Around 8 years ago, bored one evening, I began to write a quick story about the characters we used to play with. I e-mailed it out to the guys and they loved it, and so I began to write a story as if we were playing the adventures again, with all the references to the characters histories.

It felt great, creating once more, breathing life into dialogue and action. The 300 pages the story ran to taught me a huge amount about writing, about structure. As it was concluding one of my mates, Ant, commented that I should tackle something brand new... something not related to our prior campaign.

Module S2: White Plume Mountain
(Published TSR)
So it began with a map... and now it’s a six book saga, which I’ve finally finished over a six year period.
It took a while to escape the complete DnD influence. The first draft was very DnD style, with the magic derivative, and the characters almost having classes and levels! It took a bit of discipline and merciless use of the Red Pen of Sorrow +1 to tame the bias in the text.

But despite the modifications and moderations, it is unashamedly a book written by a DnD player (and Dungeon Master). I'm proud of that fact, and proud that I'm now starting a campaign with my kids (aged 10 and 8)... and White Plume Mountain awaits....
I’m not alone in this. There are a dozen famous fantasy authors whose work is heavily influenced by DnD: Erikson, Scott Lynch, Parick Rothfuss, Saladin Ahmed, Peter Brett, China Meville, and George RR Martin. The influence has drifted out to literary circles beyond fantasy, including Stephen Colbert, and Junot Diaz.
In many ways the playing of DnD emulates that of the traditional storyteller, sat around a campfire, with the added influence of improvised theatre thrown into the mix, and despite the rise of computer role playing systems and the internet it remains a popular outlet for creativity and expression some four decades after its inception.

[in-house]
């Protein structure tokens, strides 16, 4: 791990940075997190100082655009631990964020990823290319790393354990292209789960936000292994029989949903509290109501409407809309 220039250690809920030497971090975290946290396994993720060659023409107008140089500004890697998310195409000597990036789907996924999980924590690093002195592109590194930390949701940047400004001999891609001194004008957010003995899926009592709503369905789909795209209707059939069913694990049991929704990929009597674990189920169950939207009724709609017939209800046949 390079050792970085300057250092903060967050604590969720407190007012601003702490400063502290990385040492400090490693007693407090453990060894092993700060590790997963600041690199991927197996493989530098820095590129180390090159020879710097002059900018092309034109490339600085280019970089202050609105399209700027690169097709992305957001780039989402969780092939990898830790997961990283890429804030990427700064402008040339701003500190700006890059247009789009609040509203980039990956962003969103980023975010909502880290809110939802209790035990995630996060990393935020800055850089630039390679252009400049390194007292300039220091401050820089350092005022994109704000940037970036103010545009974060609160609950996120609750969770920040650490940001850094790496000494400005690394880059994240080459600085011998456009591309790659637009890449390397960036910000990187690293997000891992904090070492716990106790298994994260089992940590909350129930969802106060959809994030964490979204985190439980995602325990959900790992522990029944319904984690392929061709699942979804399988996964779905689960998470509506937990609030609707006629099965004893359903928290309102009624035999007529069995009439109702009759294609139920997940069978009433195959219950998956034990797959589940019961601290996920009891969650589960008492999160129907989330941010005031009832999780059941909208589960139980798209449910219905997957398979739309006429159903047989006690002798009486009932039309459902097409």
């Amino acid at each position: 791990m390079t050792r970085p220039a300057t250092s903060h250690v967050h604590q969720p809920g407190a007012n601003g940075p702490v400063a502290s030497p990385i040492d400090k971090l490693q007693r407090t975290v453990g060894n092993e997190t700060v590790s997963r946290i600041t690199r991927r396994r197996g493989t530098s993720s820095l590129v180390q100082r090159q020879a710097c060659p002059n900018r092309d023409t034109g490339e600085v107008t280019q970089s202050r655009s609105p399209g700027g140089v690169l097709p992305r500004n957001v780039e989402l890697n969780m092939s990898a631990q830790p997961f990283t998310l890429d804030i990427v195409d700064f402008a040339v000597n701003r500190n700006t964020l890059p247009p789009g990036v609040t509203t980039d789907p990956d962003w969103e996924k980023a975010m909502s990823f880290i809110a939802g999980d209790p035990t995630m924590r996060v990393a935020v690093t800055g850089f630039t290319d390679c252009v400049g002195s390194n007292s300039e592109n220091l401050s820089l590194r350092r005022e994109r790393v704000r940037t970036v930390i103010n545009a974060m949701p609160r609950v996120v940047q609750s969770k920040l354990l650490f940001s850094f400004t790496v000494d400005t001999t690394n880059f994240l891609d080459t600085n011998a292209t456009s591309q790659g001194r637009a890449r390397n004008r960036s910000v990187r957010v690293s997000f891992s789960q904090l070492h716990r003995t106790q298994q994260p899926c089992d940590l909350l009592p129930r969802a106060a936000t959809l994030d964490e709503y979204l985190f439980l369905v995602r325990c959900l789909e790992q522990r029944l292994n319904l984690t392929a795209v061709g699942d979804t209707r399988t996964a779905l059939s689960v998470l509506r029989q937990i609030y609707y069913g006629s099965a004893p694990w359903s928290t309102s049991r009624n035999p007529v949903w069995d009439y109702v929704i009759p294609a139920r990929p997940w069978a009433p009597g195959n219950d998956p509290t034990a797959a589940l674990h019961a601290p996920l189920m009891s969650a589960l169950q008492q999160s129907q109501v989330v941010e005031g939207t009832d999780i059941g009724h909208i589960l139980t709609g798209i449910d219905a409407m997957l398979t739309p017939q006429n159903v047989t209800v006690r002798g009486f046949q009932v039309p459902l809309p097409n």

Ross M Kitson, features writer. Ross is a doctor, occasional blogger, full time geek, and sporadic author of fantasy and YA sci-fi. Connect with Ross on Twitter.


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9 comments:

  1. Fascinating article. I had never heard of it, but I am very intrigued by DnD now :-)

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    1. Thanks Christoph. Ironically the series Stranger Things has given the hobby quite a boost in attention, and a renewed interest in kids wanting more than an on-line RPG experience.

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  2. Authors can find inspiration in so many places! Keeping in touch with gaming trends can also indicate what our audience wants in a novel.

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    1. Much of the epic fantasy that is hitting the screens (Shannara, Amber) has strong links with DnD in my mind. For the YA audience, gaming is a big influence for the tricky male audience.

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  3. I really enjoy your blog! There's always something new to learn. Thanks!

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    1. LOL- thank you. Great to have an outlet for my geekiness!

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  4. Never played D&D but love the concepts.

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    Replies
    1. To me it was the link between a game and creativity, without constraint on what we designed.

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  5. Very cool link to fiction and games, both of which are imagination/ fantasy!